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Just Another Teachin’ Tuesday: Psychotropics & Pregnancy? Uh, no!

Just Another Teachin’ Tuesday: Psychotropics & Pregnancy? Uh, no! post image

The potential dangers of a woman using psychotropic medications during her pregnancy make perfect sense. But the medical and scientific communities look to research studies before deeming anything fact.

Well, the results of a brand new study conducted by researchers at the University of Copenhagen provide a lot of “fact.” They suggest the use of psychotropic medications during pregnancy, indeed, increase the probability of birth defects. The work was published in the open access journal, BMC Research Notes.

This is quite a piece of research, as it was conducted over a nine year period, ending in 2007. How ’bout this – psychotropic meds were linked to 429 “adverse drug reactions” in Danish children under the age of 17. And more than half of these were deemed “serious,” several involving birth defects such as deformities and severe withdrawal symptoms. Here’s a bit of a breakdown…

  • 42% involved psychostimulants, often prescribed for ADHD
  • 31% involved antidepressants
  • 24% involved antipsychotics (not atypicals)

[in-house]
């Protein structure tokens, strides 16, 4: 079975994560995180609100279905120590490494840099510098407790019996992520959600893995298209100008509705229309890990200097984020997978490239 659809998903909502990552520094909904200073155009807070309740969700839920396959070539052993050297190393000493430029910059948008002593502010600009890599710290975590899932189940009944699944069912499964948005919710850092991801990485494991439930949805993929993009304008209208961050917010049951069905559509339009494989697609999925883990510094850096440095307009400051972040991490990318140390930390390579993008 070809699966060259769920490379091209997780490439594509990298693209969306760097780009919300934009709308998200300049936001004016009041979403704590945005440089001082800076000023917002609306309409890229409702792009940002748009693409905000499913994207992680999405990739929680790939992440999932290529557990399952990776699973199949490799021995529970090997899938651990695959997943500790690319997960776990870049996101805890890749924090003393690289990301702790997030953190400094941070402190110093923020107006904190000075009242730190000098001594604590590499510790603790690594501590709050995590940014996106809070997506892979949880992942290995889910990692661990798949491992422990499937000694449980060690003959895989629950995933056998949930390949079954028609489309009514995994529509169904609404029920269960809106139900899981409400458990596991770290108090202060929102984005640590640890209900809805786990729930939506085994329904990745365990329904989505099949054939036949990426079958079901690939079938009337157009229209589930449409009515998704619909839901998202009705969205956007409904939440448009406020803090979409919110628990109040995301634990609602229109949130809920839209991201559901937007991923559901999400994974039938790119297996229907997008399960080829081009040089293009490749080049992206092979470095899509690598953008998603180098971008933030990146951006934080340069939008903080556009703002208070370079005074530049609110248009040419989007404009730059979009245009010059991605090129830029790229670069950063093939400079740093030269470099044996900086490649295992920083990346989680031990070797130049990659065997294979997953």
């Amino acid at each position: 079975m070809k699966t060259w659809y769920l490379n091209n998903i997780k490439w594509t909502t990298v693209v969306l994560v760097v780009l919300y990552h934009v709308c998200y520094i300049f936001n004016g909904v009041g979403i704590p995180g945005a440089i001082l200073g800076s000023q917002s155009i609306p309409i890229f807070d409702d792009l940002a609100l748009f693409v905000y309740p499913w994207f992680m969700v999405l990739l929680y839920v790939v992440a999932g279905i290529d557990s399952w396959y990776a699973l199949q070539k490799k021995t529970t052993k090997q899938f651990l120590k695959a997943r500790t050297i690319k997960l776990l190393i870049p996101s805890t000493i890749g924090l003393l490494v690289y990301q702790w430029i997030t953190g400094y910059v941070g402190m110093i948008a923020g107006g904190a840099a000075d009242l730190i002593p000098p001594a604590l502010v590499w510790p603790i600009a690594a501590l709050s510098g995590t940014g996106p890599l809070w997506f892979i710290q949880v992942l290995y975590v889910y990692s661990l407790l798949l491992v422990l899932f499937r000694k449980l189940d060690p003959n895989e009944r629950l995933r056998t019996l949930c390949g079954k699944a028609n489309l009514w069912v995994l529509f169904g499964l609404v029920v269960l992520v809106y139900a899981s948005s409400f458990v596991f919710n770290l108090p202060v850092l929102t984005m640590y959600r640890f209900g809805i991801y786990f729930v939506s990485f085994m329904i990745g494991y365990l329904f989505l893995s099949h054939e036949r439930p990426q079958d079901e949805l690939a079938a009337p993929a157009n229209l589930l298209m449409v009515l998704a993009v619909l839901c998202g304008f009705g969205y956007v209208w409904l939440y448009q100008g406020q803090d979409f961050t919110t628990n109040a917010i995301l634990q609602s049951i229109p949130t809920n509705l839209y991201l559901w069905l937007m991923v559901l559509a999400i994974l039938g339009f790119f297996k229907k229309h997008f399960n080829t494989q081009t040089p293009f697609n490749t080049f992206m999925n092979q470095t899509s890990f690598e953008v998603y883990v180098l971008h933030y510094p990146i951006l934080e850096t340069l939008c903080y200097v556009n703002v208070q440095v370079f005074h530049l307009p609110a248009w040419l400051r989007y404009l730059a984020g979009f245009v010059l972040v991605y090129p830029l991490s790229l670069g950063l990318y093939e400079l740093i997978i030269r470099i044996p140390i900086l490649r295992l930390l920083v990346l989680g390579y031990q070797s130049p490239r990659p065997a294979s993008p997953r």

According to Associate Professor, Lisa Aagaard…

 

“A range of serious side effects such as birth deformities, low birth weight, premature birth, and development of neonatal withdrawal syndrome were reported in children under two years of age, most likely because of the mother’s intake of psychotropic medication during pregnancy.”

 

“Psychotropic medication should not be prescribed in ordinary circumstances, because this type of medication has a long half-life. If people take their medicine as prescribed it will be a constantly high dosage, and it could take weeks for one single tablet to exit the body’s system. Three out of four pregnancies are planned, and therefore society must take responsibility for informing women about the serious risks of transferring side effects to their unborn child.”

I wouldn’t think any of us are surprised by the study’s findings. But I suppose some sort of “seal of confirmation” is a good thing. However, it’s vitally important that we don’t loose the real gist of the work.

It’s a woman’s right to be fully informed as to the potential for pregnancy-related trouble if she uses psychotropic medications.

These days, the dangers of smoking and alcohol use during pregnancy are common knowledge. And that’s because we, as a collective society, made sure the truth was disseminated. It’s time we did the same for the dangers of using psychotropic medications during pregnancy.

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